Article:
Don’t Create a Plan

Have you ever been told to create or participate in a project plan for your business? So much work! You have to identify a glaring need that your company currently struggles with, brainstorm possible solutions, hypothesise on which will work, agree on key performance indicators, breakdown milestones into manageable tasks, test your theories and pivot if necessary. Plans are also great at assembling a group of people motivated against a common problem armed with the sword of shared values. Sounds dangerous and people suck. Best to keep throwing darts in the dark by yourself until you hit the board some day.

Avoid Your Own Dog Food

Why would you use or recommend to a friend the product which you currently spend 35.7% of your awakened life on? That sort of weird self-sponsored corporatism is saved for only really successful companies like Airbnb and Twitter… you know… the ones whose employees actually enjoy what they’re working on. Whatever you do, don’t provide any insight into how your company’s products or services can be improved. In failing companies, this sort of feedback is reserved for upper management only. You wouldn’t want to start a revolution of employee empowerment to make a better product would you? Eyes on the prize.

Cut Corners

As long as something (anything) is completed by that deadline which you arbitrarily set based off of no known data points, does it really matter if the project meets an actual stakeholder need or solves some customer problem? Do we even care if it works? Not if you’re trying to descend the dangerous pyramid of success. In every task you do or delegate, make sure that it’s done as quickly as possible. Team meetings to discuss implementation details, coding standards for your developers, and quality assurance checks just lead to improved understanding of the project and the delivery of a better product. All of this is a waste of time if you’re trying to go nowhere as fast as you can.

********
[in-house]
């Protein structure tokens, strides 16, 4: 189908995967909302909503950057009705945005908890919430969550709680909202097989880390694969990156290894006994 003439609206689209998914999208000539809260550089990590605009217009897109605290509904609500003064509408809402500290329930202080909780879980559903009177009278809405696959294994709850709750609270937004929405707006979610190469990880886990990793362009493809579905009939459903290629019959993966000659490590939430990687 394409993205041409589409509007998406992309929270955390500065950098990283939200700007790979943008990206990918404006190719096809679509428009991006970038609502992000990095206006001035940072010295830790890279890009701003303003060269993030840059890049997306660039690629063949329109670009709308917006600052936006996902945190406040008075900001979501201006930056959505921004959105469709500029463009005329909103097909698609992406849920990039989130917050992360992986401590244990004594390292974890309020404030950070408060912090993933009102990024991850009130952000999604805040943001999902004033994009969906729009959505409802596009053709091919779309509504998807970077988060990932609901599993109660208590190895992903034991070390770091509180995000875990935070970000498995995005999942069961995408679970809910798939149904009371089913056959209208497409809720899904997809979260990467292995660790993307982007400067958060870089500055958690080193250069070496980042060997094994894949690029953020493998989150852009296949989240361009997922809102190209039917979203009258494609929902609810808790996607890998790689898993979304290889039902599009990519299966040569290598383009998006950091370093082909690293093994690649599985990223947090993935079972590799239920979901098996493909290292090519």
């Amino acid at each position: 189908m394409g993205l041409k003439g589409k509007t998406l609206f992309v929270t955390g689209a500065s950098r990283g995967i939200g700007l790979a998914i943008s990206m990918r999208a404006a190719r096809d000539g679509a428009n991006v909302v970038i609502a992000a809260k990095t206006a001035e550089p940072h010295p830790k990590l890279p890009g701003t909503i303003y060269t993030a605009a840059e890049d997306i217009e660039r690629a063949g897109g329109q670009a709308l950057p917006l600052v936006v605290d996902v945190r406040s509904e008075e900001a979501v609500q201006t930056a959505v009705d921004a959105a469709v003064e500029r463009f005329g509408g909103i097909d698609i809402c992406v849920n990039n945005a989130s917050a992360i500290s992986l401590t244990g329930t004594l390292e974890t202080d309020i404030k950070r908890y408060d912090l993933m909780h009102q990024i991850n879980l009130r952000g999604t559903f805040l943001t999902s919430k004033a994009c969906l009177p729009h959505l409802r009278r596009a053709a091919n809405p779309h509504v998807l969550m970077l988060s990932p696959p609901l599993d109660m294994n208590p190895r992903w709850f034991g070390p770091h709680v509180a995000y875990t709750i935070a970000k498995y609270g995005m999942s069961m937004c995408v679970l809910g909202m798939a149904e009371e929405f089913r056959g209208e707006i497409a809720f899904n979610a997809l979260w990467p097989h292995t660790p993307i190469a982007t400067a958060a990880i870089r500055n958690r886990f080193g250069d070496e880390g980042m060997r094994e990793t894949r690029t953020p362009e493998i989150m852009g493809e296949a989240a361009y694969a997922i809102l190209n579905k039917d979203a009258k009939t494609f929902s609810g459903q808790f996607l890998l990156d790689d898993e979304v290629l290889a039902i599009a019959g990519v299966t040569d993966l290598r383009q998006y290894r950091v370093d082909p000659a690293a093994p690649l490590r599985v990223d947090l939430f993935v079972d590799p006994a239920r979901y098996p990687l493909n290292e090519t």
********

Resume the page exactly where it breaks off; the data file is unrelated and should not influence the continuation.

Place Blame

The best failures want to insulate themselves from having to bear the burden of any reasonable responsibility for what they are working on or have committed to. One of the tried and true ways of doing this is through the wild pointing of your finger in any direction but inward.

Failure ProTip: You don’t always have to blame people. Try blaming a process, or lack of process, or lack of communication, or office environment. The key is to come up with any excuse for why you can’t motivate others around you to succeed as a group so you can completely detach yourself from responsibility. Note: Placing blame goes well with accepting mediocrity

Give Up

If in the end you’ve tried all of the above but you feel that you’ve not sunk as low as possible, it’s best to just give up. Tired of speaking up to improve process? Replace an insightful suggestion with a thought to yourself that things will never change. Are you finding that getting out into the field to actually understand your customers’ pain-points is difficult or inconvenient? Stop wasting your time and continue to tell them what they want. Are you frustrated that your manager just can’t seem to notice the contributions from your low-intensity 39.25 hours of work each week? Quit. After all, there are all kinds of companies full of average employees who would be impressed by your bare-minimum effort.